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Inside, we found an immaculately restored tearoom, opposite an immaculately restored dairy room, complete with marble basins. The Dairy is very well designed, being built atop an ice house to keep the whole place cool into the summer months (ice would have been brought up from the pond at the bottom of the lawn), and a fountain in the centre for fresh water (making use of one of the many springs that rise up all over the Heath).

It was the perfect Sunday afternoon for a wander on the Heath. We refuelled at Carluccio’s before walking down the hill back to West Hampstead.

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Finally, I have one or two new extra-curricular projects on the cards, including a new website for a literary society. I’ve done routine web admin for the Katherine Mansfield Society for a number of years and enjoy the two itches it scratches for me. I’m very flattered that it’s led to me being offered other, similar roles.

Onwards.


The Charterhouse

I was lucky enough to go on a visit to the Charterhouse last week. It was our annual staff training day – we tend to go to interesting and/or historical lumps of architecture, and this was a wonderful place to explore.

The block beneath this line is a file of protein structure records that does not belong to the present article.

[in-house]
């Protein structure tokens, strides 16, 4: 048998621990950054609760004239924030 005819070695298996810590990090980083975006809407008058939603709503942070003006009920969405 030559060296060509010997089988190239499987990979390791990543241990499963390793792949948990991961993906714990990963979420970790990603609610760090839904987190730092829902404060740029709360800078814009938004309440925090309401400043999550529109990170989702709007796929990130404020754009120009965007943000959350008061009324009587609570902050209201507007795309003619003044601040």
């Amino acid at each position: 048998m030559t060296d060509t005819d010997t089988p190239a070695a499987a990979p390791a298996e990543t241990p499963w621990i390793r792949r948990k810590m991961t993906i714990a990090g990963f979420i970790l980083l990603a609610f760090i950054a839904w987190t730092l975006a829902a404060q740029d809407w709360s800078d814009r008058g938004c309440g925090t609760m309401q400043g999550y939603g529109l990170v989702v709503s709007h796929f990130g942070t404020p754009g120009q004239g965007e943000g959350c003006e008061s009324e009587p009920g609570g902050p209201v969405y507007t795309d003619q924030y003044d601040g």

The Charterhouse opened to the public in January 2017, but its history goes back to the 14th century. The story is diverse and fascinating, and the fabric of the buildings themselves is very special. It’s a cliche, but it walking around the place absolutely feels like stepping back in time. If you can visit, I highly recommend taking a tour as the guide we had was knowledgeable and very engaging. We had a wonderful day.

 

Shortwave DX log for the afternoon of Sunday 15 October 2017

I’m unsure whether or not to classify this one a DXpedition – but maybe I should, as it was bad electrical interference at home that pushed me and my trusty Tecsun outside to Primrose Hill for a couple of enjoyable band scans. A nice bit of warm late autumn sunshine and a run capped off a good afternoon.

The increased elevation and distance from significant interference meant I got some quite distant copies, including an Australian evangelical station I’d not come across before: Reach Beyond Australia.